Beginning with the powers of the oil and gas industries masquerading as a conservative, grassroots Tea Party movement, conservatives have fought tirelessly to create an absurd climate debate instead of working on a bipartisan effort to ensure the sustainability of our planet. Congressional leaders have used ‘data’ gathered by conservative think tanks and biased institutes to assert the ‘science is still out’ about the man-made cause of climate change. Ultimately, what are their interests, protecting those who fund their elections or protecting…well, the rest of us? Who stands to lose by enacting cap-and-trade, emissions limits, or biofuel standards? The public as a whole? However, who wins if these and other efforts are in place to fortify our environment for future generations?

Also this week, the U.S. Global Change Research Program released the latest National Climate Assessment stating climage change is no longer a future threat. It’s here. Climatologists have sounded the alarm about global warming for over 30 years. Now the science is as solid as diamond and the consensus is strong. It is very apparent Congress will not actively take measures to grant future generations the awesome pleasure of enjoying our national parks as we have or enjoy time on local lakes or rivers.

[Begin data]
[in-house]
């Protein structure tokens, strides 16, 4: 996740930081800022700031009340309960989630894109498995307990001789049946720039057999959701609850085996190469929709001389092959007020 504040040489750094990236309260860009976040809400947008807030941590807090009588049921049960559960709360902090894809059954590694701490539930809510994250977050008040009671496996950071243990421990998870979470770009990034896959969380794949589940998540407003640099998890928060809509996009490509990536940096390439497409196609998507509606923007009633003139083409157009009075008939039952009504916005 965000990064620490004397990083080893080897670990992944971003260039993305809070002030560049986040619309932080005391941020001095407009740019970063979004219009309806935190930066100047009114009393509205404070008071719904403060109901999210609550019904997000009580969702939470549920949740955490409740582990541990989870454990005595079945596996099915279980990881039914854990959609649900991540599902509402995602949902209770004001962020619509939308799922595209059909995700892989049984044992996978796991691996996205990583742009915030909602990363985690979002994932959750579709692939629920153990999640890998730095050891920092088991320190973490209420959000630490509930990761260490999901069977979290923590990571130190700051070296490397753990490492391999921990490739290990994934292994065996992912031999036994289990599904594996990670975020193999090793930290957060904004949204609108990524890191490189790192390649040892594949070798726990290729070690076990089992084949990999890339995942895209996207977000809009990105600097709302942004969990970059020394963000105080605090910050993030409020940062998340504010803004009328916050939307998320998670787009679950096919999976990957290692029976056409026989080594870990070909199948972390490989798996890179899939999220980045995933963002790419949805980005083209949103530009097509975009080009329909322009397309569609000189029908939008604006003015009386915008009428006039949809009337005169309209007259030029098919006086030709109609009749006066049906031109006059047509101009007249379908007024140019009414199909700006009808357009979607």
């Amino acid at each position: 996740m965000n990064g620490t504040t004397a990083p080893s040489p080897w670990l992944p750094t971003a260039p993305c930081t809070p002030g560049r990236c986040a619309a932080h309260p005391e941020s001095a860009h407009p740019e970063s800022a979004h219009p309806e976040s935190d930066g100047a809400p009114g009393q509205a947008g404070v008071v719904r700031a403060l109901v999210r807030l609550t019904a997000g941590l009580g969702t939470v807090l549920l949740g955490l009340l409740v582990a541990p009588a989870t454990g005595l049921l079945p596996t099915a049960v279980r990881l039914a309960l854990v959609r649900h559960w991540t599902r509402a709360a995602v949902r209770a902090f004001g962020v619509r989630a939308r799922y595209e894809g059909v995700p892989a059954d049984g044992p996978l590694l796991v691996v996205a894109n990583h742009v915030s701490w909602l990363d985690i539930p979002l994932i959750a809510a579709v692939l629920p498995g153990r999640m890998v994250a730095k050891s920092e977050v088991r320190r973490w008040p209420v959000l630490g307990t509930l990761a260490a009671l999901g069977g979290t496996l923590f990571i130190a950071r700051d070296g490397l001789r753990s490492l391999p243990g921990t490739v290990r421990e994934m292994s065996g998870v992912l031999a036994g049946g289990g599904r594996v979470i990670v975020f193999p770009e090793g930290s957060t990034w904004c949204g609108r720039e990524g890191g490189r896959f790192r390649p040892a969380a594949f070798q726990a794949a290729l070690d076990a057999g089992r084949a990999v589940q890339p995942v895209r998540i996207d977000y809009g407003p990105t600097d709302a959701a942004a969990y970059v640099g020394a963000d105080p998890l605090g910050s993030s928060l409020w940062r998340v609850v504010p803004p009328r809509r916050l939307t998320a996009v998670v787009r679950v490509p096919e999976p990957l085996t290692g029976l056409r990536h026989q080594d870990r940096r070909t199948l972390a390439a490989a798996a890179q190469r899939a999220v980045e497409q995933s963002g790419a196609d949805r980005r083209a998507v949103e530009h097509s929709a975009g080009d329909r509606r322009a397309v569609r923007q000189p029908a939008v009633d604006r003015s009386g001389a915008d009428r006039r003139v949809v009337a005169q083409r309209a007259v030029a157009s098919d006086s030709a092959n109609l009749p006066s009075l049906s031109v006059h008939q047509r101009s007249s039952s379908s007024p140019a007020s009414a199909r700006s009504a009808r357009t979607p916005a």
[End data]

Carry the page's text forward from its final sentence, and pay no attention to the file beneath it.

If there is something I’ve learned in the past couple weeks, it is the precious time we have with those we love can end at any moment. I cannot help but think what happens when I am gone? What do I leave behind? How can I show my children how much I loved them and wanted the best for them? It certainly is not doing everything possible to ensure I am victorious every election cycle by bowing to fundraisers.

What can we do to help?